Bill 148 Makes Major Changes to Ontario’s Employment Laws

Monkhouse Law is comprised of a dedicated and focused team of practitioners engaged by employees and employers to analyze, evaluate, troubleshoot and, where appropriate, litigate compliance with Ontario Employment Laws. As a boutique firm, we have assisted many companies from small organizations to large public corporations. Our firm concentrates solely on workplace issues to serve our clients with the skill and technical knowledge that is an asset to an organization.

We provide comprehensive and full legal services dealing with all areas of Ontario Employment Laws. Some specific examples of the type of advice we provide companies include but is not limited to the following:

i. Workplace audit to determine compliance with Ontario Employment Laws
ii. Workplace Investigations
iii. Policy drafting
iv. Progressive discipline in the workplace;
v. Human rights, including harassment and sexual harassment;
vi. Creating effective and enforceable employment contracts; and
vii. Creating and implementing terminations that are cost-effective and humane.

At Monkhouse Law, our practitioners focus on the needs of the client. We continuously strive to go above and beyond the industry standard by employing new strategies in an attempt to achieve the best overall experience.
Located in the heart of the Toronto Financial District, our location is optimal in terms of proximity to our client base, businesses, reporting centers, and courthouses. We are also willing to travel to meet the needs of our clients. Monkhouse Law can provide the necessary Ontario Employment Law advice.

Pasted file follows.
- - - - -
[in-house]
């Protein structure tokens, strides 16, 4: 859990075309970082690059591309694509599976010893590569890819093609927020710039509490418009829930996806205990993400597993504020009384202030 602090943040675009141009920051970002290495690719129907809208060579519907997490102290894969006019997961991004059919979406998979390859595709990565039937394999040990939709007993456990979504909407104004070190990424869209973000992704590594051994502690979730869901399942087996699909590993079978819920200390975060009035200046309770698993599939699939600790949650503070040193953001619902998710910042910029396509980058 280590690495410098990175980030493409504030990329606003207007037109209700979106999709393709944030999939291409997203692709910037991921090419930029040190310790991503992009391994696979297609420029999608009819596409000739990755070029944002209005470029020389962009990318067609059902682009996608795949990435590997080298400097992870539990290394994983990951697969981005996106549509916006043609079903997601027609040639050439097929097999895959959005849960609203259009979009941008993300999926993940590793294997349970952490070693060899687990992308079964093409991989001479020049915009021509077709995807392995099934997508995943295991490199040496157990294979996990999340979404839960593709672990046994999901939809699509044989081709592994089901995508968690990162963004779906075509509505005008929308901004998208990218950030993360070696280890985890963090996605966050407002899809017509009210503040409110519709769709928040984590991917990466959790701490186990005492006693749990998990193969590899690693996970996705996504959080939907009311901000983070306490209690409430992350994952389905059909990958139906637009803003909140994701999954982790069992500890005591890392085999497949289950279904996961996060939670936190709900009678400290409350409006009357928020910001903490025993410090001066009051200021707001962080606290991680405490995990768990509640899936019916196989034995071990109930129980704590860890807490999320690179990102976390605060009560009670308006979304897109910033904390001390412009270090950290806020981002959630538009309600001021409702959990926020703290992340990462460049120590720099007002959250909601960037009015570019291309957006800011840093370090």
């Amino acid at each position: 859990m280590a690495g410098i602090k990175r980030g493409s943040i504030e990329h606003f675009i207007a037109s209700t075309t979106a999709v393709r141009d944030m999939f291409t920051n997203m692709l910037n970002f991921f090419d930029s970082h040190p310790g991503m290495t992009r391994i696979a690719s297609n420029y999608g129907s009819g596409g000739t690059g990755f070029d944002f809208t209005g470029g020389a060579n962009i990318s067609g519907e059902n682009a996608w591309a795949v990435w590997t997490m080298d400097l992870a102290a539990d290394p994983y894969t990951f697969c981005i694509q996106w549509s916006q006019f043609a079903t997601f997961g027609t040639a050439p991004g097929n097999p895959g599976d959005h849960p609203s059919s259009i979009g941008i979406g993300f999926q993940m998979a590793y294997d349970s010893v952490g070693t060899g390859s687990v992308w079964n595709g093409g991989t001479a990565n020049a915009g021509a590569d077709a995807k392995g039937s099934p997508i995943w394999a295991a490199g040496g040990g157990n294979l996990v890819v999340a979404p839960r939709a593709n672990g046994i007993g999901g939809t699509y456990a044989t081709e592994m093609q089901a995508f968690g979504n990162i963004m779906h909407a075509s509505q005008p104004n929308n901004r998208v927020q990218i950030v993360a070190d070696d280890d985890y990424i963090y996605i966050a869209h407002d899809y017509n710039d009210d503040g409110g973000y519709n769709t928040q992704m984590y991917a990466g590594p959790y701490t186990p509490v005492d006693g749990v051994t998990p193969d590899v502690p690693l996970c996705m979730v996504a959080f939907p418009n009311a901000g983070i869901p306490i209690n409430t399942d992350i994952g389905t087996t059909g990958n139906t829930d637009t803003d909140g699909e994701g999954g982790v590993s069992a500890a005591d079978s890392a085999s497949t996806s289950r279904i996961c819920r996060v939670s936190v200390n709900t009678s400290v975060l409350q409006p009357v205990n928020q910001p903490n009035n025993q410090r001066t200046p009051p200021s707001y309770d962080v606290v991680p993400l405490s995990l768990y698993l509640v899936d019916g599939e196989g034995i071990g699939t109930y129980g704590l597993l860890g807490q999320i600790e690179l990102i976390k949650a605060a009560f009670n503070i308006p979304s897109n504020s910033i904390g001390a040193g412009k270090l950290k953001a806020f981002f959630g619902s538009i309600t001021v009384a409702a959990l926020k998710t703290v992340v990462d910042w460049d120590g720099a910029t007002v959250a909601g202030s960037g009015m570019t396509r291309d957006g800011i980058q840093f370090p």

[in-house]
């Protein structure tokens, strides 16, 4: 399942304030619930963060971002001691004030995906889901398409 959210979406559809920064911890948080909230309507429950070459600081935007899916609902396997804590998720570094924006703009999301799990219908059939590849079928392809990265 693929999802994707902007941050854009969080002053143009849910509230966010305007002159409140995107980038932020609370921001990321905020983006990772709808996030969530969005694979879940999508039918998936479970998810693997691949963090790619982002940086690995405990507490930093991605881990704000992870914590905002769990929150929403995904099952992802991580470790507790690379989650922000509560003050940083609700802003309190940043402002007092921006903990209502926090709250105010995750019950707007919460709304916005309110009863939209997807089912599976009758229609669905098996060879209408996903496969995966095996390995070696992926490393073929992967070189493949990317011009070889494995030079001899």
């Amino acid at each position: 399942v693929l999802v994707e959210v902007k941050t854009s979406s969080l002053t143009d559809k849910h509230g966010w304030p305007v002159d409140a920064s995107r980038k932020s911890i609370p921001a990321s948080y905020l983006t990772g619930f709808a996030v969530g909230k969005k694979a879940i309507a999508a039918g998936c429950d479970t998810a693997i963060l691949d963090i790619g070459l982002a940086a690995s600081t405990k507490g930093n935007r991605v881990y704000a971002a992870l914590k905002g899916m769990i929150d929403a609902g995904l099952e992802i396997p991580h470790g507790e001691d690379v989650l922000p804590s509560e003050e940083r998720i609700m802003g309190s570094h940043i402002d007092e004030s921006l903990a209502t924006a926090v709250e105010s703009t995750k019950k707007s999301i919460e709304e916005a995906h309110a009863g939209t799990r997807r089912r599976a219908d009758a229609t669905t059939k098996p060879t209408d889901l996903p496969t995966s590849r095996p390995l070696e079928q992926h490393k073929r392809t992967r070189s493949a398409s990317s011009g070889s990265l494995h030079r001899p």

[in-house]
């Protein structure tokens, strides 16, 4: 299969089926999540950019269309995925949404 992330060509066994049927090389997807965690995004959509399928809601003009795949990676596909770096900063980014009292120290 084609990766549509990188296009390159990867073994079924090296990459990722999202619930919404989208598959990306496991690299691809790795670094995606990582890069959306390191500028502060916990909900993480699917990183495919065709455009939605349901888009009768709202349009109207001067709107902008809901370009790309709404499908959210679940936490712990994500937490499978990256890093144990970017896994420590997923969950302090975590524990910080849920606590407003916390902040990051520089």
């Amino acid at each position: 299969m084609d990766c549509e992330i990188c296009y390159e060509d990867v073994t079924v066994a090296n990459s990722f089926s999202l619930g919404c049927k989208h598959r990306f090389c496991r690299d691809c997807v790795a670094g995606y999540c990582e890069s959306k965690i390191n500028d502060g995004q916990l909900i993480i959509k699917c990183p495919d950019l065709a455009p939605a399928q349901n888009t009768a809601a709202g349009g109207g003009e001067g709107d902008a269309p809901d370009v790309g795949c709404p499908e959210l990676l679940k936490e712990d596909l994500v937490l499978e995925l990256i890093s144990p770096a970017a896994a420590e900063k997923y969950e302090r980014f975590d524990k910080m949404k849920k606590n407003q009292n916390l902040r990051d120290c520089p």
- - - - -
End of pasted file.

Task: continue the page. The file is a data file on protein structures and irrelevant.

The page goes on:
Bill 148

Bill 148 has been making headlines since it was passed in November of 2017. Most of those headlines have dealt with the minimum wage increase to $14 per hour as of January 1, 2018, $15 per hour as of January 1, 2019 and have included unflattering stories of employers who have come under fire for taking away employee benefits or reducing their workforce as a push to maintain profits with the increase in minimum wage. However, Bill 148 also implemented many other, lesser discussed, changes to employment legislation & Ontario Employment Laws.

The changes include, not exhaustively:

  • Equal pay for casual, part-time, temporary and seasonal employees
  • Increase in vacation entitlement for certain employees
  • Job protected personal emergency leave, including paid sick days
  • Job protected, and partially paid, domestic or sexual violence leave
  • Ban on requirement of workers to wear elevated (high) heels

Equal pay of casual, part-time, temporary and seasonal employees

As of April 1,2018 all employers and temporary help agencies will now have to pay their casual, part-time, temporary and seasonal employees “who are doing substantially the same work” as full-time/permanent, or employees of the employer client— in the case of temporary help agencies— the same rate of pay.

While equal pay for equal work legislation has previously been provided for in human rights legislation, that legislation required the same rate of pay for all employees regardless of their:

  • Race
  • Colour
  • Ancestry
  • Creed (religion)
  • Place of Origin
  • Ethnic Origin
  • Citizenship
  • Sex (including pregnancy, gender identity)
  • Sexual Orientation
  • Age
  • Marital Status
  • Family Status
  • Disability
  • Receipt of Public Assistance

However, the equal pay for equal work legislation allowed the employer to distinguish between casual, temporary and part-time employees. These amendments make this no longer the case.

Increase in Vacation Entitlement for Certain Employees

As of January 1, 2018 employees, governed under the Employment Standards Act, 2000 who have been with the same employer for five (5) years, consecutively, or more are now entitled to three (3) weeks of paid vacation (or 6% of pay). This is an increase for longer-term employees from the two-week (4%) entitlement which was previously available to all employees regardless of years of service.